Phoenix Coyotes Are Slowly Slipping out of the Playoffs

Mark BrownContributor IApril 16, 2013

If the task was difficult earlier, it’s now nearly impossible.

With six games remaining, the Coyotes' chances for the playoffs appear slim to none. That may be a bitter pill for a proud coach like Dave Tippett to swallow, because his teams usually qualify for the Stanley Cup playoffs.

Not this time.

As a result of a 4-0 defeat to the San Jose Sharks before 13,094 Monday night in Arena, the Coyotes remain 11th in the Western Conference, clearly on the outside of the playoff bubble looking in. That’s because Phoenix is four points behind eighth-place Detroit and ninth-place Columbus.

In a period where the physical destination of the Phoenix franchise remains questionable, so does the physical play on the ice.

Against the Sharks, the Coyotes displayed none of the critical intangibles needed to sustain a playoff run. There was little sense of urgency, and the mistakes around goaltender Jason LaBarbera were plentiful.

“Right now, we’re looking for players who will make a positive impact,” Tippett said after the San Jose game. “We have players putting forth an effort, but that’s not good enough. The frustrating part is there are too many guys taking up roster spots. They’re not doing enough to win the games.”

Against San Jose, the Coyotes put together a competitive first period and then the roof collapsed.

In allowing a season-high 24 shots in the second period, the Phoenix defense crumbled in front of LaBarbera and surrendered three goals, including two less than two minutes apart.

“In the second period, we took our foot off the pedal,” said right wing David Moss. “They scored a few and we couldn’t sustain the pressure.”

Moss, along with each player in that Sedona Red sweater, say they understand the urgency at the moment. This may be too little, too late.

With six games remaining and facing an immediate three-game road test in St. Louis, Chicago and Detroit, the Coyotes are slowing watching the sands fall from the hourglass of their season.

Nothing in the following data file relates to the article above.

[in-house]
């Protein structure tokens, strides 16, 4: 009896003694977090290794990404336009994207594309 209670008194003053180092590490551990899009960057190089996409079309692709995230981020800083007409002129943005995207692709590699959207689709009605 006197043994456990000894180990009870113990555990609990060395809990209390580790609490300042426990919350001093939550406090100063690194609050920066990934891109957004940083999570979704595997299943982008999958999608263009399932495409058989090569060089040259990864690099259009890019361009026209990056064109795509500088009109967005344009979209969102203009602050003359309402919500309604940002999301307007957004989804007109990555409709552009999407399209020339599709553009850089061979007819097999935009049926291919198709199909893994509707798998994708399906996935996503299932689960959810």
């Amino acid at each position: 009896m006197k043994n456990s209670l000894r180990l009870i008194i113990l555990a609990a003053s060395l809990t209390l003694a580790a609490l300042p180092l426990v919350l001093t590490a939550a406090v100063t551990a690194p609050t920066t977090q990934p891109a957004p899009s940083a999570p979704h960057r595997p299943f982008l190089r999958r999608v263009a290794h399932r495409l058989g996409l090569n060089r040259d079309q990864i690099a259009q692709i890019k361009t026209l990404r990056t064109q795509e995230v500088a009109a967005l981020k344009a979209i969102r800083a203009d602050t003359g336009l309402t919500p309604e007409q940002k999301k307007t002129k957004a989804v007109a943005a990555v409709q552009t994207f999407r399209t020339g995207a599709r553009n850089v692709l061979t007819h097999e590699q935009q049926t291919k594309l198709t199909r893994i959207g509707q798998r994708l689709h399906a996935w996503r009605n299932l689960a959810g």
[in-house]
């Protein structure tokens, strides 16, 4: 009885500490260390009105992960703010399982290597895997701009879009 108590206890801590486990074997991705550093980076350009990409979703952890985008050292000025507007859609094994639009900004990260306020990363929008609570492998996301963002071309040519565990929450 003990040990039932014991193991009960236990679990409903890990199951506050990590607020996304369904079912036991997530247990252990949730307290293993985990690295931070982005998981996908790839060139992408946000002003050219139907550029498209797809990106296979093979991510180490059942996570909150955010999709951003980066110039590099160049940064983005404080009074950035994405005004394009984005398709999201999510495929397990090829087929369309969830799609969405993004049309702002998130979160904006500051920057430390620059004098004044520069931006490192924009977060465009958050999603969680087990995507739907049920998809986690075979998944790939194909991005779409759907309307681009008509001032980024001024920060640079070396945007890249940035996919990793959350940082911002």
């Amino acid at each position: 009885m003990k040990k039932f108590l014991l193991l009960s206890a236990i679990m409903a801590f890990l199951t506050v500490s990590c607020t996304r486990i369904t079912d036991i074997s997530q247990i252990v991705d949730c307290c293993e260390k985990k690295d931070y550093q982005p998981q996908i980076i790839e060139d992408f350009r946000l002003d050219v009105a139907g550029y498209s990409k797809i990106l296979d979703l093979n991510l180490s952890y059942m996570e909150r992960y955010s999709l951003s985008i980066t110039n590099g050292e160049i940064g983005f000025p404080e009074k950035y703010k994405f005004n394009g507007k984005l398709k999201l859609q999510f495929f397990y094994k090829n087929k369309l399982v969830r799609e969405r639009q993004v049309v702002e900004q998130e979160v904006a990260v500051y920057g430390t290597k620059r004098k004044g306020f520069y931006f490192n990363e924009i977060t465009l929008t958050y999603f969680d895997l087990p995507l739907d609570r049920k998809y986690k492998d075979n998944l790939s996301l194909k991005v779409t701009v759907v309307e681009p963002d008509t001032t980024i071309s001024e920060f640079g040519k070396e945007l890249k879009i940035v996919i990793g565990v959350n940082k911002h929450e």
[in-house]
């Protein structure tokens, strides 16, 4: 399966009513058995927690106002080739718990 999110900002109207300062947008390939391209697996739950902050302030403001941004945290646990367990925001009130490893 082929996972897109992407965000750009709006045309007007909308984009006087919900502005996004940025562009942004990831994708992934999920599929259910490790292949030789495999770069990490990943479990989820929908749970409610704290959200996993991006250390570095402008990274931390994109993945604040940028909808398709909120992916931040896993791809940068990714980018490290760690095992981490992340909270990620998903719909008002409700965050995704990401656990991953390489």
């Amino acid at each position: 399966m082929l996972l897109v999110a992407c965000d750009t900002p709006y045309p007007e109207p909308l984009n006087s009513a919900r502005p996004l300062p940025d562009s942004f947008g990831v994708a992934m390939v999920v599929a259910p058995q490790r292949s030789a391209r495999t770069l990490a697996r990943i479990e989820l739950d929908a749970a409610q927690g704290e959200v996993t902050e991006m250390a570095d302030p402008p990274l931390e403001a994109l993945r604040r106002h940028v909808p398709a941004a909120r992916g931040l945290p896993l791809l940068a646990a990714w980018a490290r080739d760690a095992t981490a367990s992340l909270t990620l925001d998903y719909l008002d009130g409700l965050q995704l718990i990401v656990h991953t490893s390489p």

“Look at the standings and we see what’s ahead,” Moss added. “Now, it’s back on the road and we have to fight hard. It won’t be easy.”

When Moss told reporters after the game that the Coyotes had no forechecking, he clearly pinpointed a fundamental reason why this team will not make the playoffs.

For the Coyotes to realize that sense of urgency, they need to throw the clock back a few decades and take a page from the old Boston Bruins, Chicago Blackhawks and Philadelphia Flyers.

Those teams intimidated opponents with hard skating and purposeful forechecking. Banging bodies off the puck was their forte, and the results were evident.

The Coyotes have also spent much of the season standing around their goalie. A prime example occurred on the Sharks’ first goal on Monday night.

The Phoenix defense let Logan Couture creep along the side of the net and he managed to flip in his 17th goal of the season at 8:50 of the second period. Tommy Wingels followed with his fifth of the season less than two minutes later, and the Coyotes felt the sting of leaving players alone in front of their net.

In the long run, the Coyotes were guilty of overconfidence. Somehow, they seemed to lay on the laurels of a strong postseason last spring and exhibited a careless attitude. When losses began to pile up, they teased with the ability to handle critics and keep opponents at bay with isolated wins, and disguised defeats as somehow uncharacteristic of their fate.

At this point, the Coyotes can only ride the words of winger Mikkel Boedker, who told reporters after the game: “No one will quit, and we’ll have play hard for the last six games.”

Mark Brown is a Featured Columnist for Bleacher Report. Unless otherwise noted, all quotes were obtained first-hand.